Philosophy of the United States: Life, Liberty, and the Pursuit of Happiness

Philosophy of the United States: Life, Liberty, and the Pursuit of Happiness

Philosophy of the United States: Life, Liberty, and the Pursuit of Happiness

Philosophy of the United States: Life, Liberty, and the Pursuit of Happiness

Excerpt

The United States was shocked on September 11, 2001, when terrorists flew commercial airliners, filled with innocent passengers going about their business, into the towers of the World Trade Center in New York and the Pentagon in Arlington, Virginia. For most people it was an unexpected violation of the freedom and security they had grown to expect. It was an invasion of the world's sole superpower, aimed at the heart of its national symbols. How could this take place?

How could this take place? That was the question asked by Babylonians in 1158 B.C. when a massive invasion of Babylon by Elamite troops under the leadership of Shutruk-Nahhunte I destroyed the great Babylonian cities and plundered them, taking statues of the Babylonian gods and the stele with Hammurabi's Law Code. It was also the question asked by Romans when, in 410 A.D., Alaric, king of the Visigoths, marched into Rome with his Army and pillaged for three days, leaving behind a mass of corpses and ruins.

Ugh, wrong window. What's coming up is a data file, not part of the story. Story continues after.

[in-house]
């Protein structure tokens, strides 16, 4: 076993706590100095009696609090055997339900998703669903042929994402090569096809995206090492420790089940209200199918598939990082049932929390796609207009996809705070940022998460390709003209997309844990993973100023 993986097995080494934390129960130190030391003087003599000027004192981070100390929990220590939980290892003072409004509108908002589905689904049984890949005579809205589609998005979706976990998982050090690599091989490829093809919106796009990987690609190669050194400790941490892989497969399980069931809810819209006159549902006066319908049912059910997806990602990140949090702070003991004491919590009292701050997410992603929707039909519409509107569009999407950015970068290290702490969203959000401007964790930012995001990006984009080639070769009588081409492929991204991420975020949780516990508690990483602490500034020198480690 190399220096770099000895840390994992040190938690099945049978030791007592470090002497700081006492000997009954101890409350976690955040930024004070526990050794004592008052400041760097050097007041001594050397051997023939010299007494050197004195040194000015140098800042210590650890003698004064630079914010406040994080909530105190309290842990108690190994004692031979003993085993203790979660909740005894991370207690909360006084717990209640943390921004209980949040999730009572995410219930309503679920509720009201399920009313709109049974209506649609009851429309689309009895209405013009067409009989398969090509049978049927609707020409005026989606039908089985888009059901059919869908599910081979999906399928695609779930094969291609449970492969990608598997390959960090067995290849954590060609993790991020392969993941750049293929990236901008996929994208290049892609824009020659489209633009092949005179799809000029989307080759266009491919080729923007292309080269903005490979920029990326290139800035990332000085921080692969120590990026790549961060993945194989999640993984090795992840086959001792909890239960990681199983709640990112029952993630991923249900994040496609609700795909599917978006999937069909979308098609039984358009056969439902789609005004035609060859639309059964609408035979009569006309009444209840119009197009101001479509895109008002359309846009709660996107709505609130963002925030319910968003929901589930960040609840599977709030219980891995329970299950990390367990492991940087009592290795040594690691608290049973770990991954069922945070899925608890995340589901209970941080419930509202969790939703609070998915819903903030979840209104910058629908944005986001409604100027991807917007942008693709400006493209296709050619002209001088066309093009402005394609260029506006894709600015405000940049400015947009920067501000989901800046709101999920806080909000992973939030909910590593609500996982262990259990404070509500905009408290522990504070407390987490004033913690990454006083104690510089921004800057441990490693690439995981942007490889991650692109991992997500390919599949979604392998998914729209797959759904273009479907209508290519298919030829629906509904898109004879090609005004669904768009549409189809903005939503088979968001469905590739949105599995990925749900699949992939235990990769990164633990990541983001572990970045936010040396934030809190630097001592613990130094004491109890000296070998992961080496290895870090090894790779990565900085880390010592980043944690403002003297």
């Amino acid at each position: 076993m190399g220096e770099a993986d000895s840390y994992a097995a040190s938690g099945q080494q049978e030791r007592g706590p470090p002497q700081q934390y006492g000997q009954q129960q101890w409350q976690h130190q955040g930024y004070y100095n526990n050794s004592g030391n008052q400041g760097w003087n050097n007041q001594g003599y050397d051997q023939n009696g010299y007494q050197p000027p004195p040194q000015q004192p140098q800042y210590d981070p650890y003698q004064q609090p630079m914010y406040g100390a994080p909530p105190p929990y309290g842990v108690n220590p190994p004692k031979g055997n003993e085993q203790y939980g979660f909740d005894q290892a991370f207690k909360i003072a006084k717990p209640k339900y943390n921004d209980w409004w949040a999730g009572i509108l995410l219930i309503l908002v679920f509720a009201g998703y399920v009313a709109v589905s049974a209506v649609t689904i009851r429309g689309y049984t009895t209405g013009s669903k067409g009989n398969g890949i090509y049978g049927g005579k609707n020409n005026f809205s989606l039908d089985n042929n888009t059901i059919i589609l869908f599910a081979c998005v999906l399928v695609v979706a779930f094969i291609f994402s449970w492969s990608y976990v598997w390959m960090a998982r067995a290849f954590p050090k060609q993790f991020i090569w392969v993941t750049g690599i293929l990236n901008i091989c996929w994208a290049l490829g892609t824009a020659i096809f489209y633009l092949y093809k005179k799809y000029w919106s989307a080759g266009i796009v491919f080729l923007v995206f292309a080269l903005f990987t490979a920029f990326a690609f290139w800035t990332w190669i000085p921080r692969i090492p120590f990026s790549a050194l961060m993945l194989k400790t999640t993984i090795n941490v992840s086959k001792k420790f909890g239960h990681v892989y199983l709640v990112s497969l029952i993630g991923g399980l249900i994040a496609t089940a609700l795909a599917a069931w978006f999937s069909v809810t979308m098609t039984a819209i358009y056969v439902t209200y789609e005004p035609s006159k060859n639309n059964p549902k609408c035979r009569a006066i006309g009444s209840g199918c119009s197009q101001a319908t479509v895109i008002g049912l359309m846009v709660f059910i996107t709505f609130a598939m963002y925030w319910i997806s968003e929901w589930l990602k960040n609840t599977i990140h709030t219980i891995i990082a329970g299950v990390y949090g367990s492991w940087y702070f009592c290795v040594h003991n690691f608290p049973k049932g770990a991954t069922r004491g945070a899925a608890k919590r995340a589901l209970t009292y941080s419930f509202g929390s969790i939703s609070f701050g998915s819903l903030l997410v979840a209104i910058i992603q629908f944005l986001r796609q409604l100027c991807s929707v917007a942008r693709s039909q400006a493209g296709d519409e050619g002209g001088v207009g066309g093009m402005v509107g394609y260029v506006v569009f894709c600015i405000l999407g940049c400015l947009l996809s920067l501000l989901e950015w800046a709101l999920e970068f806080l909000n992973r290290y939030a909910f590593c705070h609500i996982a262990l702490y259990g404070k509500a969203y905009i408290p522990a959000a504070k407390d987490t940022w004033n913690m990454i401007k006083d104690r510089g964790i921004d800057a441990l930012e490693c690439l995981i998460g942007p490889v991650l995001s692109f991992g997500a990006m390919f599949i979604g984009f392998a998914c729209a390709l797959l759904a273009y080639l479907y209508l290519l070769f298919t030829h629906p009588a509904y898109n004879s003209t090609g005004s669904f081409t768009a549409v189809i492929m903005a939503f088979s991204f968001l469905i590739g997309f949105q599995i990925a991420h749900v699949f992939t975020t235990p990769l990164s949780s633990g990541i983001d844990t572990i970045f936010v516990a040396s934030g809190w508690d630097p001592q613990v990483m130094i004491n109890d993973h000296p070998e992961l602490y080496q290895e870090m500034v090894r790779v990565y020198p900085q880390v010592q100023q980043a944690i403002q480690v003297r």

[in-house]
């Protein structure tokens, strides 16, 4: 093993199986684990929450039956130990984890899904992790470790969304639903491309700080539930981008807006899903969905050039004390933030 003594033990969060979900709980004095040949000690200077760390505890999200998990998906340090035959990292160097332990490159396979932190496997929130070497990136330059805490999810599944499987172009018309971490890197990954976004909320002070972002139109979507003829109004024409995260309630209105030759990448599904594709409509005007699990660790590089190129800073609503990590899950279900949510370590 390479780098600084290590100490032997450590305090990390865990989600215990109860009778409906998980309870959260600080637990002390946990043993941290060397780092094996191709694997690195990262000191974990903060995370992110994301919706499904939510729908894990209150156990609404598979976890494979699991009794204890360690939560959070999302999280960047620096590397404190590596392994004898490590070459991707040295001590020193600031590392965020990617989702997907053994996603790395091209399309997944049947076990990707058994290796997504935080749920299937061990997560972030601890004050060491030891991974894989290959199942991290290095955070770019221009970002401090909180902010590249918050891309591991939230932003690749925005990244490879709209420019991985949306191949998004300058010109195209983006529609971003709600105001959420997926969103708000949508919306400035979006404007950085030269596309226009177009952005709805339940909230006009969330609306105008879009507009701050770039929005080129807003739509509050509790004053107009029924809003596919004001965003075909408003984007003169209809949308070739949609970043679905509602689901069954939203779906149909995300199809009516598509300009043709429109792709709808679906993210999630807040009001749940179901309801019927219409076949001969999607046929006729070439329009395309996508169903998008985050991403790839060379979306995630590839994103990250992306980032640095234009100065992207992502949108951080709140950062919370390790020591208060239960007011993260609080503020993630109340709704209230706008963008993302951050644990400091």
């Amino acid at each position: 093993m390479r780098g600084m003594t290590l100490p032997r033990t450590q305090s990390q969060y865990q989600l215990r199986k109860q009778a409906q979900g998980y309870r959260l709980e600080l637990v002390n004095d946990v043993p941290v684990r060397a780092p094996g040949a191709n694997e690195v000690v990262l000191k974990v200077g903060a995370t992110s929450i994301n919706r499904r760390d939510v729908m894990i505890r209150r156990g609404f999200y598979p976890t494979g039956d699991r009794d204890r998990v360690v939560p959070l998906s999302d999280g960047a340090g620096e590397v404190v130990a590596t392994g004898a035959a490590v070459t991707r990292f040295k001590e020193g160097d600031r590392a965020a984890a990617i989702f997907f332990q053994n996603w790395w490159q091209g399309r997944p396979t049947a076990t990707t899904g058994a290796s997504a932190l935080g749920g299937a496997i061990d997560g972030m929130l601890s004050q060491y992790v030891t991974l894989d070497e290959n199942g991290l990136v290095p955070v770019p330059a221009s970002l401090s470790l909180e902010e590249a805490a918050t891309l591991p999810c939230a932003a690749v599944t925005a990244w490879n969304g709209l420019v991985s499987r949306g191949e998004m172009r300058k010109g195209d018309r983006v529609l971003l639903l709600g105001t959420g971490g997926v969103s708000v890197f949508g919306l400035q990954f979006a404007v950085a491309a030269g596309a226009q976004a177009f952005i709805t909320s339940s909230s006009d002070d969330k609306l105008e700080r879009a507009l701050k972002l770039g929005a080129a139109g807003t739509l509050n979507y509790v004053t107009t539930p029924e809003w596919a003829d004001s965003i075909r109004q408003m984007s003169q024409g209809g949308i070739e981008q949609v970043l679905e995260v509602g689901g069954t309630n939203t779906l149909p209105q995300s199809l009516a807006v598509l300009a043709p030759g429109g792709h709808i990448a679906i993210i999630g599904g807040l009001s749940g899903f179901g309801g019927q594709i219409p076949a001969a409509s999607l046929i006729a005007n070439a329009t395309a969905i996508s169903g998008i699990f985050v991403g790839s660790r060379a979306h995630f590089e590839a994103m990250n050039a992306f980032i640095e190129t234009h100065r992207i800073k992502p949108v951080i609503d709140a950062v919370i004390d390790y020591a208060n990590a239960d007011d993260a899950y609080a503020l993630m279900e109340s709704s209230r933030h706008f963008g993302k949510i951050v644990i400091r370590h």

To many Romans, the otherworldliness of the Christian religion, which had become the official religion of the Empire, was to blame. When asked how he could still profess Christianity after the sack of Rome, Augustine, the influential Bishop of Hippo, replied unexpectedly that the pagan Romans had already preached the same virtues for which Christians were being blamed. It was not Christianity that brought ruin to the Empire, but vices within the Empire itself. Christianity, he argued, had two goals: to save human society and to build up a society that . . .

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